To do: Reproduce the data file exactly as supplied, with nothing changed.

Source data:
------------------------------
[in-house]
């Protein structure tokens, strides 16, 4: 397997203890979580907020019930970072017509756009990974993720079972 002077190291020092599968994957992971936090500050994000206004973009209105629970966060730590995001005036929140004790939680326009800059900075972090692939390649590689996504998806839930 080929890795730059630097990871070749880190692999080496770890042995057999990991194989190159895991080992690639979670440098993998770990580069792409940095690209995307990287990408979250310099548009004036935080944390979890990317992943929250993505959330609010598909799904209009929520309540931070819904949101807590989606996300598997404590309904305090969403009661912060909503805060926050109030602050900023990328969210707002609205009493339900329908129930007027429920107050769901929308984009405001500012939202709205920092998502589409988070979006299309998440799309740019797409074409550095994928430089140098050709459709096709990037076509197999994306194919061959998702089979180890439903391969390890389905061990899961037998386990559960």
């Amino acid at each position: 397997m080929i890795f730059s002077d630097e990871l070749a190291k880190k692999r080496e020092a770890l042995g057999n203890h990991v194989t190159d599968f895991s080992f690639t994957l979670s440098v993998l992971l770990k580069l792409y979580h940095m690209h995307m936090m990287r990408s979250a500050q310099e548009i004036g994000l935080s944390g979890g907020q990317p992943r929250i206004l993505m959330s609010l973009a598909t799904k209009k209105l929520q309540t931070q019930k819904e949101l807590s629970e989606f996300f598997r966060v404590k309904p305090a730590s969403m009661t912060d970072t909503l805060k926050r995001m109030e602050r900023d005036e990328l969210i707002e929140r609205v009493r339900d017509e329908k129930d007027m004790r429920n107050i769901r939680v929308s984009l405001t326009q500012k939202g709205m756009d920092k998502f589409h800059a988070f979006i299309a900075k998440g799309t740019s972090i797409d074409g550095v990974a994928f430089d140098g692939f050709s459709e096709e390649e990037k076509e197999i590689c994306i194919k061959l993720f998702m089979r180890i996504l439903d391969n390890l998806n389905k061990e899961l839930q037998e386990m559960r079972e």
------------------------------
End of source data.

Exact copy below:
[in-house]
């Protein structure tokens, strides 16, 4: 397997203890979580907020019930970072017509756009990974993720079972 002077190291020092599968994957992971936090500050994000206004973009209105629970966060730590995001005036929140004790939680326009800059900075972090692939390649590689996504998806839930 080929890795730059630097990871070749880190692999080496770890042995057999990991194989190159895991080992690639979670440098993998770990580069792409940095690209995307990287990408979250310099548009004036935080944390979890990317992943929250993505959330609010598909799904209009929520309540931070819904949101807590989606996300598997404590309904305090969403009661912060909503805060926050109030602050900023990328969210707002609205009493339900329908129930007027429920107050769901929308984009405001500012939202709205920092998502589409988070979006299309998440799309740019797409074409550095994928430089140098050709459709096709990037076509197999994306194919061959998702089979180890439903391969390890389905061990899961037998386990559960």
């Amino acid at each position: 397997m080929i890795f730059s002077d630097e990871l070749a190291k880190k692999r080496e020092a770890l042995g057999n203890h990991v194989t190159d599968f895991s080992f690639t994957l979670s440098v993998l992971l770990k580069l792409y979580h940095m690209h995307m936090m990287r990408s979250a500050q310099e548009i004036g994000l935080s944390g979890g907020q990317p992943r929250i206004l993505m959330s609010l973009a598909t799904k209009k209105l929520q309540t931070q019930k819904e949101l807590s629970e989606f996300f598997r966060v404590k309904p305090a730590s969403m009661t912060d970072t909503l805060k926050r995001m109030e602050r900023d005036e990328l969210i707002e929140r609205v009493r339900d017509e329908k129930d007027m004790r429920n107050i769901r939680v929308s984009l405001t326009q500012k939202g709205m756009d920092k998502f589409h800059a988070f979006i299309a900075k998440g799309t740019s972090i797409d074409g550095v990974a994928f430089d140098g692939f050709s459709e096709e390649e990037k076509e197999i590689c994306i194919k061959l993720f998702m089979r180890i996504l439903d391969n390890l998806n389905k061990e899961l839930q037998e386990m559960r079972e």